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Biology Faculty Prize Winners

HEIDI MUELLER ’19 and ALAN CUEVAS VILLAGOMEZ ’19

HEIDI was a biology major and psychology minor pursing the pre-med track, graduating summa cum laude and being inducted into Phi Beta Kappa. On campus, she worked for the Athletic Training Department and was a member of the service fraternity Alpha Phi Omega. During her time at Allegheny, she was also involved with the Orchesis Dance Company, volunteered at Meadville Medical Center, and was a chemistry teaching assistant. In the fall, Heidi will be attending Medical School at the University of Buffalo.

ALAN is a first generation, minority student born in California, raised in Mexico and residing in Florida. He specifically chose Allegheny College because of its strong pre-health program and liberal arts education. Allegheny helped him gauge his interest and provided him with the resources to pursue internships and shadowing opportunities that helped make the decision to practice medicine as a physician. Activities Alan was involved with include Delta Tau Delta fraternity and the first vice president of the Minority Association of Pre medical Students (MAPS) established this past year. His future plans include enrolling in the University of Pittsburgh School of Medicine this fall as an MD candidate.

CONGRATULATIONS to you both!

The Robert E. Bugbee Prize Winners

This year’s winners of the The Robert E. Bugbee Prize are KAYLEE CROSSEN ’19, MEGAN HAZLETT ’19, and KATHARINE HUBERT ’19.

This prize honors the gentleman who served as the chairman of the Biology Department for twenty-seven years and is given to honor students in Biology who have demonstrated the most profound level of scientific achievement as demonstrated by the senior project.

KAYLEE was a biology major and global health minor from Ashland, OH. She served on the honor committee for 3 years and was the chair her senior year. She was also a health coach for the Community Care Network. Last summer, Kaylee was a genetic counseling assistant at Akron Children’s Hospital and plans to attend the University of Cincinnati to pursue a master’s degree in genetic counseling.

MEGAN was a biology and environmental science double major who spent four years studying the fish in small first- and second-order streams in the French Creek watershed. She completed my comp entitled “Identify Potential Brook Trout (Salvelinus Fontinalis) Populations Based on Summer Temperature and Watershed Characteristics” under the supervision of Dr. Scott Wissinger and Chris Shaffer. On campus, she was the Gator Guide supervising intern in the Admissions Office as well as the Historian for Tri-Beta, the biology department honor society. Future plans: Megan will be attending SUNY ESF (State University of New York College of Environmental Science and Forestry) in Syracuse, NY in the fall of 2019 to pursue a master’s degree in the fish and wildlife biology and management program.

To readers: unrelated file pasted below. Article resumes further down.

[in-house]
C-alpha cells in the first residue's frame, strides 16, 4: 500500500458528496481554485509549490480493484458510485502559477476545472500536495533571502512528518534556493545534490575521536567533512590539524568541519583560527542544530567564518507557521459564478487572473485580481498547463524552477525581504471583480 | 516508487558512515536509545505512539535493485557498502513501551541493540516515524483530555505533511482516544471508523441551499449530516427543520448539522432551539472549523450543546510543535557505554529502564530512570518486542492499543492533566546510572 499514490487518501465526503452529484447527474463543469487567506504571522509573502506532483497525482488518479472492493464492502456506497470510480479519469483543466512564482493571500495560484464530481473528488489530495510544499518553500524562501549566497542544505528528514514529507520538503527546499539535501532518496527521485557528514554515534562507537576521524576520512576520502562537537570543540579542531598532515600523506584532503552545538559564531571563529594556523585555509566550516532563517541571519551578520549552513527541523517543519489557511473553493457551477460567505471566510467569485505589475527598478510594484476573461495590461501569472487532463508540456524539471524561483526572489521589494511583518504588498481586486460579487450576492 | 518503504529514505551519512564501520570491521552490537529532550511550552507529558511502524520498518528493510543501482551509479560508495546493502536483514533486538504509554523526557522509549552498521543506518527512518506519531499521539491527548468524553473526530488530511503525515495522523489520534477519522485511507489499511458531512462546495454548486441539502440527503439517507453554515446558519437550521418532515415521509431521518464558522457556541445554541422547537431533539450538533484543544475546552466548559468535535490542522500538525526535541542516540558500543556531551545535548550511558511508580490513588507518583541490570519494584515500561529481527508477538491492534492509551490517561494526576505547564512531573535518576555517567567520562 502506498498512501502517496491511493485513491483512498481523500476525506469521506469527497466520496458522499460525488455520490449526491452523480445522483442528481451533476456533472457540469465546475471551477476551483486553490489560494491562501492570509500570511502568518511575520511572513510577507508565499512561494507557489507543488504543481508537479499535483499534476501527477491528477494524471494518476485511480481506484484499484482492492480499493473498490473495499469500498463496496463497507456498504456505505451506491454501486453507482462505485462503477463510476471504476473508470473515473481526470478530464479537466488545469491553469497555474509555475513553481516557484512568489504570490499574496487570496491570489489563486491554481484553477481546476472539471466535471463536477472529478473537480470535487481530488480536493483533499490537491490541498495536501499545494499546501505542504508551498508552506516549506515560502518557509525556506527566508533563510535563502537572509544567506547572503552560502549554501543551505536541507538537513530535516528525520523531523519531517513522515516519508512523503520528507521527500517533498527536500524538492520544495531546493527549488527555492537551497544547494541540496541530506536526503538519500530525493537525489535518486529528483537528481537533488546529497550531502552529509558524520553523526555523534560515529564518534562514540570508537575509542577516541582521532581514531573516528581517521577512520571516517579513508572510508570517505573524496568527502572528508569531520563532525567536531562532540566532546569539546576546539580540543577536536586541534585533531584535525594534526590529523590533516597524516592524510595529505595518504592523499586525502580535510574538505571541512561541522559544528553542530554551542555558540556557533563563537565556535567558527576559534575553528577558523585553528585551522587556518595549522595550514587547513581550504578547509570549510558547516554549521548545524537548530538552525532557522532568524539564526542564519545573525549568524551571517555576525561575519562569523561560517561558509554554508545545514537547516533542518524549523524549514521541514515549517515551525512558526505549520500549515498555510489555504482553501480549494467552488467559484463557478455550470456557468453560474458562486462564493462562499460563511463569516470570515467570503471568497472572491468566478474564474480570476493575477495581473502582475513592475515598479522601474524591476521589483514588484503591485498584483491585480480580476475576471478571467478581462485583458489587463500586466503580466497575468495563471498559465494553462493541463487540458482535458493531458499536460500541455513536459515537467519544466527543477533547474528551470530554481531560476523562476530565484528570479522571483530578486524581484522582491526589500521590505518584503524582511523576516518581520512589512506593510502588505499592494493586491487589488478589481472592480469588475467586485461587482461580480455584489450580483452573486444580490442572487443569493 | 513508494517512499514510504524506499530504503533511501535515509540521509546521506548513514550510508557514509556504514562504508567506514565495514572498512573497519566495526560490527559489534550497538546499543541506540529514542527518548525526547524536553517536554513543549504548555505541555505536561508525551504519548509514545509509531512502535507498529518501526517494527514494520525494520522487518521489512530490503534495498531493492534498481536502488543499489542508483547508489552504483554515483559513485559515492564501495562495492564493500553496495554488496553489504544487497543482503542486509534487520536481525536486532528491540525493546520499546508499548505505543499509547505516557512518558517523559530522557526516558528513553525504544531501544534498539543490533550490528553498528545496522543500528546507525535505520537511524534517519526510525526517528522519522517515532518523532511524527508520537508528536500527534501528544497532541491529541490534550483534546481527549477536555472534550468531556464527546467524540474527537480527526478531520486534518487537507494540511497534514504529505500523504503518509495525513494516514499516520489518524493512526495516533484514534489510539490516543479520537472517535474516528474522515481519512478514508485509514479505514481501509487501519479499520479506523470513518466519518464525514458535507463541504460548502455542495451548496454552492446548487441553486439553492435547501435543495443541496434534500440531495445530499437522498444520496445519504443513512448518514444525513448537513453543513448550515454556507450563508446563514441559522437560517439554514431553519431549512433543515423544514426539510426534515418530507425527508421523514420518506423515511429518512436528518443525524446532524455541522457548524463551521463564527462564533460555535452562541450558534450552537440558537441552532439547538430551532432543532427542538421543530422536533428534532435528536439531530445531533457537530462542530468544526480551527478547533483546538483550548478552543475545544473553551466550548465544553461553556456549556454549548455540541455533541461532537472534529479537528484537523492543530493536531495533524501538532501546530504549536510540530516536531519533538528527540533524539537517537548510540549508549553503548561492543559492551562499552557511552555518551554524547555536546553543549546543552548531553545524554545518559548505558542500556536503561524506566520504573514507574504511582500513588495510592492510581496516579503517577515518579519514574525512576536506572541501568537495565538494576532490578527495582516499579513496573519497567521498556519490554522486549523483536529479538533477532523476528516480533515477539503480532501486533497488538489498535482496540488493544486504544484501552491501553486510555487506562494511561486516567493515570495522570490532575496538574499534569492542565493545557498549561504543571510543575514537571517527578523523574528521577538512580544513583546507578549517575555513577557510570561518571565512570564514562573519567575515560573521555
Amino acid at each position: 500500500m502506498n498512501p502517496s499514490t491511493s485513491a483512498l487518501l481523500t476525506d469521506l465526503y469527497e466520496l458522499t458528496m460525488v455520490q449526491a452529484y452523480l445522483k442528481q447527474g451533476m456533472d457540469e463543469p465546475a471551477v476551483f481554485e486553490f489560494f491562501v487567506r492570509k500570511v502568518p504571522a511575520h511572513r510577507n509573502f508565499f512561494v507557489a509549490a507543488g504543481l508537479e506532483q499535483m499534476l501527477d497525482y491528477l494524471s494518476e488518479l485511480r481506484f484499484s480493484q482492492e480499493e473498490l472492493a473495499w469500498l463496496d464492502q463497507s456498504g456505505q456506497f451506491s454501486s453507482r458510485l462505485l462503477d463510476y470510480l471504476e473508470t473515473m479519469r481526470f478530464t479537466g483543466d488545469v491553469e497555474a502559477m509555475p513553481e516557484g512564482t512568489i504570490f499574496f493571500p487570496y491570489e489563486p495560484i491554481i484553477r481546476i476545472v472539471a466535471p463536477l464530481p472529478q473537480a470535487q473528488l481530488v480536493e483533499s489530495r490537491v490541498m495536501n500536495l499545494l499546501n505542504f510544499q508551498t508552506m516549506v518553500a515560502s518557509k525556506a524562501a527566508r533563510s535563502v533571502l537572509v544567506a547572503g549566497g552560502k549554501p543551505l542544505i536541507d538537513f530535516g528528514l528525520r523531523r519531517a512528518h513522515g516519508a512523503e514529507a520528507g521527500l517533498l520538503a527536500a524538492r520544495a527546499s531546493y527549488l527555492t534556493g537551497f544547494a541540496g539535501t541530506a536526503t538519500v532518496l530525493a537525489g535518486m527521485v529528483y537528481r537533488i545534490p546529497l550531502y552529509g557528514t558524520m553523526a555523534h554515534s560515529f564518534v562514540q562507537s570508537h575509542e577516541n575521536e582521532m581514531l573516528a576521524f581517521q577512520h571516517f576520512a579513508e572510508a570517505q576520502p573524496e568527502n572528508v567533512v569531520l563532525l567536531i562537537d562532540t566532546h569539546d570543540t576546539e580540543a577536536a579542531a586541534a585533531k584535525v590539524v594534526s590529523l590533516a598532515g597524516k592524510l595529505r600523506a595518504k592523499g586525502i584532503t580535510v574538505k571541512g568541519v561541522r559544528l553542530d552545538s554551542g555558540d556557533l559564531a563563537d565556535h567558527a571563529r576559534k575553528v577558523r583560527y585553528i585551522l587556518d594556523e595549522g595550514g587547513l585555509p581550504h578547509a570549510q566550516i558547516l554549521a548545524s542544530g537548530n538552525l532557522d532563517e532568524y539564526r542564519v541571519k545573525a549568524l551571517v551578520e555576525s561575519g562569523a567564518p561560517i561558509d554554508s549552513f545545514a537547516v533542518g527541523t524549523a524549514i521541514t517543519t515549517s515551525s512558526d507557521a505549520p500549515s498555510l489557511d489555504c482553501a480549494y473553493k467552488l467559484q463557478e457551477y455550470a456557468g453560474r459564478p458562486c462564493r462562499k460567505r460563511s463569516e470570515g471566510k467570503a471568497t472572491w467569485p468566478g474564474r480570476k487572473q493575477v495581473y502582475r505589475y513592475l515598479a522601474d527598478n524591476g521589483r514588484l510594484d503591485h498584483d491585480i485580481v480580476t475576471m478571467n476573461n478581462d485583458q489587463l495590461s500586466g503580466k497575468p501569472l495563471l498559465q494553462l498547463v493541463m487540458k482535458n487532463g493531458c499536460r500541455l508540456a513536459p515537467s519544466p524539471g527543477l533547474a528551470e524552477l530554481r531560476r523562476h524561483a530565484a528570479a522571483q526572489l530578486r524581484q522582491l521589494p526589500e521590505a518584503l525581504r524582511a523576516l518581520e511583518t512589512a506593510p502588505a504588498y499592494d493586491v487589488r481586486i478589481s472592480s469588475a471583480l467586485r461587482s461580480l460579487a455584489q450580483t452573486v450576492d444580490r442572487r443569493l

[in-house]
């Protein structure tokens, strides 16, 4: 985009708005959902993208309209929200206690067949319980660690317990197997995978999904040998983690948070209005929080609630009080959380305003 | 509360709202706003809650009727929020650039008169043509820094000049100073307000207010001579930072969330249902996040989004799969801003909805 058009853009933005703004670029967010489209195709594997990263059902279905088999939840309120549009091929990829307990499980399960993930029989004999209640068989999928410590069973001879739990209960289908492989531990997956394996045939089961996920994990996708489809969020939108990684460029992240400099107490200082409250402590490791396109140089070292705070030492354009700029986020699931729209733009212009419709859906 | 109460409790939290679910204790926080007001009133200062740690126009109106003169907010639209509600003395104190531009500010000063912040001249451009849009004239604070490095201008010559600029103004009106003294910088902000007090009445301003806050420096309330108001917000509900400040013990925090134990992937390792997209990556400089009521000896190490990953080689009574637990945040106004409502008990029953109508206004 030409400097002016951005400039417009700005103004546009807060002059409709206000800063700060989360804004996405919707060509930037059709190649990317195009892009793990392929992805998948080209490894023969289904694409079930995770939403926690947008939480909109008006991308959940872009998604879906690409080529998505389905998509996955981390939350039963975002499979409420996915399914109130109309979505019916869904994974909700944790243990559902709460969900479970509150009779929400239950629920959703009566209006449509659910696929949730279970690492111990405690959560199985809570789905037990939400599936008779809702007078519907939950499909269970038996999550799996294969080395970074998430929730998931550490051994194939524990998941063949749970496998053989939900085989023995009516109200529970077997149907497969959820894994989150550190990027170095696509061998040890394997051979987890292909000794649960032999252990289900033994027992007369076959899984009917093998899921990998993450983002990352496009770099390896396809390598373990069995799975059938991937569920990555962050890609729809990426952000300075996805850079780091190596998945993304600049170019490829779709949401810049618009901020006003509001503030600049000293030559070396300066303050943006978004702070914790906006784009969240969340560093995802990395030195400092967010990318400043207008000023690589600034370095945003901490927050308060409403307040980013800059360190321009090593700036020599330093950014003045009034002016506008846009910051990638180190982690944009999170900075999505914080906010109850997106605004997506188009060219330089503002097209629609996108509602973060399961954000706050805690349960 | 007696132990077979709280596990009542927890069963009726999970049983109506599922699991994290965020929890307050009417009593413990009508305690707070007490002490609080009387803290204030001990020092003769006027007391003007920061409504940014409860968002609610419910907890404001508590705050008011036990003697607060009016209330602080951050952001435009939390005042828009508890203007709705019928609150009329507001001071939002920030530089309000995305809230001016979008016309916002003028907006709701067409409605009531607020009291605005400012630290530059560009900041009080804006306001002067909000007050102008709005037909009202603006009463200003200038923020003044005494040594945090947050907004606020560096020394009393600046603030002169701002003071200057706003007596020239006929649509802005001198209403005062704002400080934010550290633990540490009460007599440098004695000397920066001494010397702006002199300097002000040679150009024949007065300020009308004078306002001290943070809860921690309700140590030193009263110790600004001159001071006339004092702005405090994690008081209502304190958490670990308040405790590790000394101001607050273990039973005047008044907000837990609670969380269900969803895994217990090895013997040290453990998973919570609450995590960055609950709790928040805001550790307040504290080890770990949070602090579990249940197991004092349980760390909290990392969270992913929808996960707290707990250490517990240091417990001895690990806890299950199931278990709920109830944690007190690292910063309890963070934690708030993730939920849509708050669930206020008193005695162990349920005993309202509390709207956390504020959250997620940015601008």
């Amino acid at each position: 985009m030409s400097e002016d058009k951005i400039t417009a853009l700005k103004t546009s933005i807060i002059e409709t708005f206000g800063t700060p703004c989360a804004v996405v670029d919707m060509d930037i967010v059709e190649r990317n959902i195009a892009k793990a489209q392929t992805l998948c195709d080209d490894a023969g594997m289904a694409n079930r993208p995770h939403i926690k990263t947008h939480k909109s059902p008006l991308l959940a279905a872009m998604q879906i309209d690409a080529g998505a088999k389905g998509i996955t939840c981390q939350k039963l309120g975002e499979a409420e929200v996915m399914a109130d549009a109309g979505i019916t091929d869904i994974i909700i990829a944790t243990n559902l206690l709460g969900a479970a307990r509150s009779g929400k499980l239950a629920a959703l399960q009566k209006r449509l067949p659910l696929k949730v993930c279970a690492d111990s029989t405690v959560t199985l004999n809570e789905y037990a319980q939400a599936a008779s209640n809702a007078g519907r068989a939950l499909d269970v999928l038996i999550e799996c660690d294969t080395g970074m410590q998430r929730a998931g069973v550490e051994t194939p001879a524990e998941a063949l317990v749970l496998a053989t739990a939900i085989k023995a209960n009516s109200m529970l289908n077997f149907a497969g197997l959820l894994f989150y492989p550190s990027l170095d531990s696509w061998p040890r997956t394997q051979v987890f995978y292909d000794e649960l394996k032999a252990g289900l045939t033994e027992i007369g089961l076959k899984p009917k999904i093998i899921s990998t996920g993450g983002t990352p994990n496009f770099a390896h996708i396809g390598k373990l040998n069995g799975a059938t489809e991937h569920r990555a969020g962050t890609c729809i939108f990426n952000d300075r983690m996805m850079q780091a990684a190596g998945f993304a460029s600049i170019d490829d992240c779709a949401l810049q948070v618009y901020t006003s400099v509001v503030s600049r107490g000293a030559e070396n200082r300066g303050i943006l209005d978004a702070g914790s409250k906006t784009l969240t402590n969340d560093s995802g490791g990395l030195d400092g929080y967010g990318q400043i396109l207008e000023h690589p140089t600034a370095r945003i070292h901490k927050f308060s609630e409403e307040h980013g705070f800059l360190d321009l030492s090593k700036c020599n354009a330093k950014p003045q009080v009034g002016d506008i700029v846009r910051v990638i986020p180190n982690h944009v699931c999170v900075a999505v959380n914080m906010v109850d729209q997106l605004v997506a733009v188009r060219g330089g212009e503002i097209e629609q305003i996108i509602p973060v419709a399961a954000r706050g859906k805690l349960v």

KATHARINE was a biology/music double major and psychology minor. In her biology comp, she looked at the multisystemic effects of collagen mutations fruit flies. In her music comp, she created a translational system to convert English to my newly created language, American Music Language. Throughout her time at Allegheny, she was involved in several music ensembles including civic symphony, wind symphony, and percussion ensemble. She also volunteered weekly and worked with cats at the Because You Care animal shelter. In August, Katharine will be moving to Wisconsin to pursue her PhD in genetics at the University of Wisconsin-Madison.

Congratulations ladies!

Dr. Lauren French and students featured on the Molecular Devices website

Customer Story – Allegheny College

Dr. Lauren French is working with undergraduate students at Allegheny College to find out how the amyloid beta peptide implicated in Alzheimer’s disease pathology inhibits a calcium-activated potassium channels. This channels interaction was reported by Yamamoto et al. (2011), and the students in her lab are investigating it using the Xenopus oocyte expression system.

She has a number of projects in her lab involving the exogenous expression system for studying ion channels, and her lab routinely uses the Axoclamp™ 900A Amplifier and Digidata® 1440A systems to teach undergraduates patch-clamp techniques and to get them started on independent research projects. Students inject cRNA encoding ion channels into oocytes and then use the two-electrode voltage-clamp technique and pCLAMP™ Software
to confirm expression and test for differences after application or injection of different compounds.

Three of Dr. French’s students, Lilly Appiah-Agyeman, Natalia Han, and Megan McGrath, have been helping her with the amyloid beta project as well as others in the lab. Dr. French says, “Inspiring the next generation of scientists is my passion, and I am always impressed at what students can do with this sophisticated and cutting-edge equipment”.

https://www.moleculardevices.com/customer-story-allegheny-college